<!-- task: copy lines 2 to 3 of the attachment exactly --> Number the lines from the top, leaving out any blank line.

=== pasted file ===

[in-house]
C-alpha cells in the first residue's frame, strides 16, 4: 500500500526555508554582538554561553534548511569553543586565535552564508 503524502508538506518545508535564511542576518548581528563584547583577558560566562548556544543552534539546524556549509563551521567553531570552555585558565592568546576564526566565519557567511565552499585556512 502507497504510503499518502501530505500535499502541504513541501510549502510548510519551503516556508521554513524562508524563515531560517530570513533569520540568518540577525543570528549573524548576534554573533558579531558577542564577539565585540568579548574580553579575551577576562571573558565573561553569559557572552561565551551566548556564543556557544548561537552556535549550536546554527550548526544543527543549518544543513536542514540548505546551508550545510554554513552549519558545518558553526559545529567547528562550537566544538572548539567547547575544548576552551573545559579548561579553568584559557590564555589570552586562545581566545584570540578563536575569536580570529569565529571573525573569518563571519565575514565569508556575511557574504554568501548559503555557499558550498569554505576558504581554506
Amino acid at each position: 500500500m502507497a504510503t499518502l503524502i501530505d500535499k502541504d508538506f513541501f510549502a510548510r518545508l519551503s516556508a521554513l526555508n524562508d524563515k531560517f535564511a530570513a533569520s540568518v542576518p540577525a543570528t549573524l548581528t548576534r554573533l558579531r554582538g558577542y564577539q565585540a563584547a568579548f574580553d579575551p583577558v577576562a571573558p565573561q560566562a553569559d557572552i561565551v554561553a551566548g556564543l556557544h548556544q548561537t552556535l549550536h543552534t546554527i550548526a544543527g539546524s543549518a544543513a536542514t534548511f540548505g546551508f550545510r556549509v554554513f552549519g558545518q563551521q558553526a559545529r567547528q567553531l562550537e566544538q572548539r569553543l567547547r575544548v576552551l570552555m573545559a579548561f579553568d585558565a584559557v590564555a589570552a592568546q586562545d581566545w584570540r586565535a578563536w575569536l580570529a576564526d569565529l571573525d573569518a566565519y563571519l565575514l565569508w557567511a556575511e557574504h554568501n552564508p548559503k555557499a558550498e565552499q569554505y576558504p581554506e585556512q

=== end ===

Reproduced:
C-alpha cells in the first residue's frame, strides 16, 4: 500500500526555508554582538554561553534548511569553543586565535552564508 503524502508538506518545508535564511542576518548581528563584547583577558560566562548556544543552534539546524556549509563551521567553531570552555585558565592568546576564526566565519557567511565552499585556512 502507497504510503499518502501530505500535499502541504513541501510549502510548510519551503516556508521554513524562508524563515531560517530570513533569520540568518540577525543570528549573524548576534554573533558579531558577542564577539565585540568579548574580553579575551577576562571573558565573561553569559557572552561565551551566548556564543556557544548561537552556535549550536546554527550548526544543527543549518544543513536542514540548505546551508550545510554554513552549519558545518558553526559545529567547528562550537566544538572548539567547547575544548576552551573545559579548561579553568584559557590564555589570552586562545581566545584570540578563536575569536580570529569565529571573525573569518563571519565575514565569508556575511557574504554568501548559503555557499558550498569554505576558504581554506
Amino acid at each position: 500500500m502507497a504510503t499518502l503524502i501530505d500535499k502541504d508538506f513541501f510549502a510548510r518545508l519551503s516556508a521554513l526555508n524562508d524563515k531560517f535564511a530570513a533569520s540568518v542576518p540577525a543570528t549573524l548581528t548576534r554573533l558579531r554582538g558577542y564577539q565585540a563584547a568579548f574580553d579575551p583577558v577576562a571573558p565573561q560566562a553569559d557572552i561565551v554561553a551566548g556564543l556557544h548556544q548561537t552556535l549550536h543552534t546554527i550548526a544543527g539546524s543549518a544543513a536542514t534548511f540548505g546551508f550545510r556549509v554554513f552549519g558545518q563551521q558553526a559545529r567547528q567553531l562550537e566544538q572548539r569553543l567547547r575544548v576552551l570552555m573545559a579548561f579553568d585558565a584559557v590564555a589570552a592568546q586562545d581566545w584570540r586565535a578563536w575569536l580570529a576564526d569565529l571573525d573569518a566565519y563571519l565575514l565569508w557567511a556575511e557574504h554568501n552564508p548559503k555557499a558550498e565552499q569554505y576558504p581554506e585556512q